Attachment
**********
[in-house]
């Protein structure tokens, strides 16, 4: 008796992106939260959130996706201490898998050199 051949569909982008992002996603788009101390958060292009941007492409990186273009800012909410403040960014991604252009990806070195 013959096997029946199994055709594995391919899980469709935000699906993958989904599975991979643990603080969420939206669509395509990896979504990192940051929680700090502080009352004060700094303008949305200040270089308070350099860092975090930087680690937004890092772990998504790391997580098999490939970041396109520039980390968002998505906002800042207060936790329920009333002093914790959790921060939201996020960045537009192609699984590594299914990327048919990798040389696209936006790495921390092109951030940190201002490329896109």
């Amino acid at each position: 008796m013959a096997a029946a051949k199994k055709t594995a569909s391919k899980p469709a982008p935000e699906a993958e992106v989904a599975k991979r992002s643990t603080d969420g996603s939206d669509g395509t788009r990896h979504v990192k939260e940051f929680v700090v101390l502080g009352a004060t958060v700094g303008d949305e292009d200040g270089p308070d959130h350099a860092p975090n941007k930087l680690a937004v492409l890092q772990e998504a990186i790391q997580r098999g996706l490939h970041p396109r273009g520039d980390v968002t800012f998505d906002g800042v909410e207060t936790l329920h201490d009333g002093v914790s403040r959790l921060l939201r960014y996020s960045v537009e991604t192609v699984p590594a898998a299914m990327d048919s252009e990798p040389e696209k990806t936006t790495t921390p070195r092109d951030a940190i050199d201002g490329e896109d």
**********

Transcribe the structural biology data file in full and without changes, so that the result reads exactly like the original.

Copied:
[in-house]
């Protein structure tokens, strides 16, 4: 008796992106939260959130996706201490898998050199 051949569909982008992002996603788009101390958060292009941007492409990186273009800012909410403040960014991604252009990806070195 013959096997029946199994055709594995391919899980469709935000699906993958989904599975991979643990603080969420939206669509395509990896979504990192940051929680700090502080009352004060700094303008949305200040270089308070350099860092975090930087680690937004890092772990998504790391997580098999490939970041396109520039980390968002998505906002800042207060936790329920009333002093914790959790921060939201996020960045537009192609699984590594299914990327048919990798040389696209936006790495921390092109951030940190201002490329896109």
């Amino acid at each position: 008796m013959a096997a029946a051949k199994k055709t594995a569909s391919k899980p469709a982008p935000e699906a993958e992106v989904a599975k991979r992002s643990t603080d969420g996603s939206d669509g395509t788009r990896h979504v990192k939260e940051f929680v700090v101390l502080g009352a004060t958060v700094g303008d949305e292009d200040g270089p308070d959130h350099a860092p975090n941007k930087l680690a937004v492409l890092q772990e998504a990186i790391q997580r098999g996706l490939h970041p396109r273009g520039d980390v968002t800012f998505d906002g800042v909410e207060t936790l329920h201490d009333g002093v914790s403040r959790l921060l939201r960014y996020s960045v537009e991604t192609v699984p590594a898998a299914m990327d048919s252009e990798p040389e696209k990806t936006t790495t921390p070195r092109d951030a940190i050199d201002g490329e896109d």